It all started....... fade off into dreamy cloud music interrupted by a blast of cold air, the sounds of skates on the ice, and a puck flying across the rink at full speed.
I was on it. I was told by my husband I have great take off speed. And he was right, I could go from 0 to like 5 in under, well, fast. The puck was in range, I leapt into action. It was my time to shine.
Insert break. My husband and I were playing ice hockey on a rookie adult league. It doesn't get much goofier and it was a blast. Just to note, this is in no way a competitive game I was playing in.
So, there I was, ready to shine. I leapt into action. I charged - go Mel. But for some reason I still cannot figure out, my right leg simply said no. It just stopped and sat me down; though my left leg kept going ahead at full speed until it could go no more, and it brought the left side of my body crashing down as well. I wound up sitting on the ice oddly like Michael J Fox in Back the Future playing the guitar. Only I am not that flexible. (At least I wasn't)
I knew, having heard a LOUD pop, that all was not right in the world, and I frantically waved to the team to get someone out on the ice to replace me. The kind ref asked if I could get up, since I had to get my ass off the ice before another player could come out. I gave that a noble attempt, my left leg flopped in response, and the ref heaved me up. I skated off the ice, dragging my left leg behind me. Bless my husband for not knowing it was me until I yelled to open the damn door the bench.
Now, I am committed, and I am not a baby. I sat on that bench and pulled my knee to my chest to see if my leg was ok. Surprisingly, it was awkwardly flexible. So, at the bell, I told Mike, "Let me get back on the ice super quick just to see if I can skate it off." Not one to argue, he watched me step onto the ice.... and immediately fall flat out on my back. Knowing I couldn't get up on my own, I just laid there, laughing and waited for Mike to drag me to my feet.
My husband is quite amazing (As I will continue to share!) He got me out of my gear, into the car and back home. Thinking maybe I had torn my hamstring, we checked for bruising. For those who may not know, when you tear a muscle it bleeds, similar to an external injury. But internal bleeding will form a bruise in this instance. Often you will see gnarly bruising at the site of a tear. Alas - no bruising for me! So we did what any healthy individual would do when feeling pain (and humiliation) and partook in some lovely whiskey. That was helpful for sure.
The next day - no bruising! YEAH! I couldn't walk well, but I was hopeful! It was still painful, so we decided I should go to urgent care, since my D.O. couldn't fit me in. I saw an amazing doctor, who took her time, examined my hamstring (the pop I had heard came from right under my butt cheek) did not find any bruising, so had a nurse come bandage me and give me crutches. To be clear, ace bandaging under your butt cheek is not an easy task. The most amazing part of this visit was the doctor's decision to send me out for an MRI since I teach fitness for a living - she wanted to make sure I healed properly whatever might be going on.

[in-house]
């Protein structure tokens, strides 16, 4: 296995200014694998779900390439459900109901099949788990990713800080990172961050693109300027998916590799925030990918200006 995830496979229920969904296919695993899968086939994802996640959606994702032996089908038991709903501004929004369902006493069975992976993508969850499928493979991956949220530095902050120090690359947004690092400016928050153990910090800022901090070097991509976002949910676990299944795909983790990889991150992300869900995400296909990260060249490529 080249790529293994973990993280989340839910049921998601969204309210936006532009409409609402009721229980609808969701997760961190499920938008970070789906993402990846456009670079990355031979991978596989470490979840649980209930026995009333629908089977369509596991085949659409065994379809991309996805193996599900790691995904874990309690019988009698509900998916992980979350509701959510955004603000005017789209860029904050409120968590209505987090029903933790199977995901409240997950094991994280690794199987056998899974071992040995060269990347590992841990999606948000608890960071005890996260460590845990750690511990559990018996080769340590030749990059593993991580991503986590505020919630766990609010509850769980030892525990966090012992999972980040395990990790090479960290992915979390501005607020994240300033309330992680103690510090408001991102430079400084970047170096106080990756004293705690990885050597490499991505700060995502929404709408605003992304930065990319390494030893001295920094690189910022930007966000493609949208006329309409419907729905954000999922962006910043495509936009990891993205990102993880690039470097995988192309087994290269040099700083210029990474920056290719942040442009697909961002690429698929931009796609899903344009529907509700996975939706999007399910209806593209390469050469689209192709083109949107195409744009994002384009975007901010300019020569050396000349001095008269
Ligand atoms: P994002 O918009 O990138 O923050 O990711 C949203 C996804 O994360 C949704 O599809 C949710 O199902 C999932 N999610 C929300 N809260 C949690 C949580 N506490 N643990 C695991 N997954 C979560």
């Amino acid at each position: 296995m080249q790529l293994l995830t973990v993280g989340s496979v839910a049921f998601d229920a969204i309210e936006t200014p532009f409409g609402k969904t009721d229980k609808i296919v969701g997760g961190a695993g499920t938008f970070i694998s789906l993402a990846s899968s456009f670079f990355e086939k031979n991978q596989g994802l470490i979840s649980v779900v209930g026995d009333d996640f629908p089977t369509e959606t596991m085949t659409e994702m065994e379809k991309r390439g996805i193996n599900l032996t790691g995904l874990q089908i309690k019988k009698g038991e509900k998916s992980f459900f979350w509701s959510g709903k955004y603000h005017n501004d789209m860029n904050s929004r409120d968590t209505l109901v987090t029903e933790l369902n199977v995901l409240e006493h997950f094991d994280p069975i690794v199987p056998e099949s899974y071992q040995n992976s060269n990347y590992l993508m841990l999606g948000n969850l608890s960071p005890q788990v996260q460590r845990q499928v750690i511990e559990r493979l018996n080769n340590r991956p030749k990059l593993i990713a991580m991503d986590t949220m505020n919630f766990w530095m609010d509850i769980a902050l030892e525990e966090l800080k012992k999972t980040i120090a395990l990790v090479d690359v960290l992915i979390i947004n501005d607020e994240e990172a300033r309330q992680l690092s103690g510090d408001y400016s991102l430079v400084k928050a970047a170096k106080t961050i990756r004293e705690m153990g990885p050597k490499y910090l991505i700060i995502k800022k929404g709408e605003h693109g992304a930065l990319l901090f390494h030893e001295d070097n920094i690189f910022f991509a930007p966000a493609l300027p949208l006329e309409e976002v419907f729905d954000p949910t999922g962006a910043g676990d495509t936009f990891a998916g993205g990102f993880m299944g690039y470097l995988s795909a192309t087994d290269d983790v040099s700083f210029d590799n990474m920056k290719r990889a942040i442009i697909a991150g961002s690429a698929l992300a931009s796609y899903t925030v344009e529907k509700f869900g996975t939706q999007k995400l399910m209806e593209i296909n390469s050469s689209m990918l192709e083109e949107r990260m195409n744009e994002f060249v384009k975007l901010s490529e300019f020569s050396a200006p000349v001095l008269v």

She was right on, because I woke up the next day with a massive bruise from my butt to behind my knee. A 45-minute MRI showed a left common hamstring rupture at origin with ischial tuberosity with 2.8 cm myotendinous retraction. What?
I called my amazing chiropractor, Dr. Sean Braithewaite, to see if he could explain what that meant before I went to the Orthopedic Surgeon. In a nutshell, my left hamstring just tore right off my butt bone, completely. Not only did it tear off, it was now heading DOWN MY LEG like it was running away.
Cue ortho number one: "Wow, this rarely happens. Like maybe 2 patients a year. This requires a specialized surgery, so we will send you to a sports surgeon"
Cue Sports Surgeon: "Wow, this rarely happens!" I am sensing my go hard or go home strategy applies to my injury. "This is how we're going to fix it; we'll make an incision, right under your butt cheek, go in, pull your hamstring back up and attach it to anchors we'll put in your butt bone. But before we do that we're going to move your sciatic nerve to the side; those are pesky and don't like to be touched so you might feel that later. Then we'll stitch you up, put you in a full leg brace at 30 degrees, and you must not walk or bend for 6 weeks. The hamstring needs to regrow and attach securely to the bone."
Simple enough! Let's do it!
3 weeks from injury I was in surgery; it went well, if not a little long, but it was outpatient so that was nice. Just out of curiosity, do you have any idea just how much you use your hamstrings? And how much you typically bend in one day? For reference, my husband had to put on my chonies, help me in the shower, and listen outside the bathroom as I tried to pee while not bending. Yep. Visualize that. Sigh.
Fast forward 7 months, and I am completely healed. 7 long months of physical therapy with an incredible therapist, Mike Reymer. I have learned SO much about my body, it has been quite awesome. The best thing I have learned is gratitude. I have an amazing husband and child, I am surrounded by great doctors who worked hard to get me back on my feet, and I have a body that I can move. Having a 2 year old running around the house really taught me the simple joys of finally being able to walk to the park with him. Now I don't take that time for granted. All movement is positive, and being able to move with littleSmuck is the greatest gift!